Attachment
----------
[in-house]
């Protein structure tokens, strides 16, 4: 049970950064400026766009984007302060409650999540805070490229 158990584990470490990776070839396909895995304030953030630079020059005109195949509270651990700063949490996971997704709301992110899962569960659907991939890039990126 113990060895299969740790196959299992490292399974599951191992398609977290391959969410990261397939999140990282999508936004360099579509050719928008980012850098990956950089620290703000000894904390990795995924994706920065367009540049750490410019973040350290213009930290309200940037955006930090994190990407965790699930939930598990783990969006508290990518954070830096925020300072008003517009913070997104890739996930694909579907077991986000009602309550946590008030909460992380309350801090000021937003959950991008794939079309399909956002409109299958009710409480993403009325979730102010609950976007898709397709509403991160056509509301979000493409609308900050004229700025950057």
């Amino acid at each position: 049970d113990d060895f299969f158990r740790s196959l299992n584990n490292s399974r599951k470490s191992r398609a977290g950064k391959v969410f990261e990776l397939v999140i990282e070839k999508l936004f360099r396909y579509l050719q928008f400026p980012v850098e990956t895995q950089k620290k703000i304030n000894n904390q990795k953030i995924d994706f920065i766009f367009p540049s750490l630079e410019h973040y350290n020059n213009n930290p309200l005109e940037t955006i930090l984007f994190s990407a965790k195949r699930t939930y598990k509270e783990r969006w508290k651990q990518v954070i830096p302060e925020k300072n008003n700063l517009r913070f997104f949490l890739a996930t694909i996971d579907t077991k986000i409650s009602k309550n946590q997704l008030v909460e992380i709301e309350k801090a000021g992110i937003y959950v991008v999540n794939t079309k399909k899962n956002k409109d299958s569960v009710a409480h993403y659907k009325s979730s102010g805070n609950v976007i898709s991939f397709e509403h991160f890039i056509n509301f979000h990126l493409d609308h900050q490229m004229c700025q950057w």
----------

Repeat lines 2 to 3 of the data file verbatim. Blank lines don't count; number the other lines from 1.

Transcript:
């Protein structure tokens, strides 16, 4: 049970950064400026766009984007302060409650999540805070490229 158990584990470490990776070839396909895995304030953030630079020059005109195949509270651990700063949490996971997704709301992110899962569960659907991939890039990126 113990060895299969740790196959299992490292399974599951191992398609977290391959969410990261397939999140990282999508936004360099579509050719928008980012850098990956950089620290703000000894904390990795995924994706920065367009540049750490410019973040350290213009930290309200940037955006930090994190990407965790699930939930598990783990969006508290990518954070830096925020300072008003517009913070997104890739996930694909579907077991986000009602309550946590008030909460992380309350801090000021937003959950991008794939079309399909956002409109299958009710409480993403009325979730102010609950976007898709397709509403991160056509509301979000493409609308900050004229700025950057």
């Amino acid at each position: 049970d113990d060895f299969f158990r740790s196959l299992n584990n490292s399974r599951k470490s191992r398609a977290g950064k391959v969410f990261e990776l397939v999140i990282e070839k999508l936004f360099r396909y579509l050719q928008f400026p980012v850098e990956t895995q950089k620290k703000i304030n000894n904390q990795k953030i995924d994706f920065i766009f367009p540049s750490l630079e410019h973040y350290n020059n213009n930290p309200l005109e940037t955006i930090l984007f994190s990407a965790k195949r699930t939930y598990k509270e783990r969006w508290k651990q990518v954070i830096p302060e925020k300072n008003n700063l517009r913070f997104f949490l890739a996930t694909i996971d579907t077991k986000i409650s009602k309550n946590q997704l008030v909460e992380i709301e309350k801090a000021g992110i937003y959950v991008v999540n794939t079309k399909k899962n956002k409109d299958s569960v009710a409480h993403y659907k009325s979730s102010g805070n609950v976007i898709s991939f397709e509403h991160f890039i056509n509301f979000h990126l493409d609308h900050q490229m004229c700025q950057w």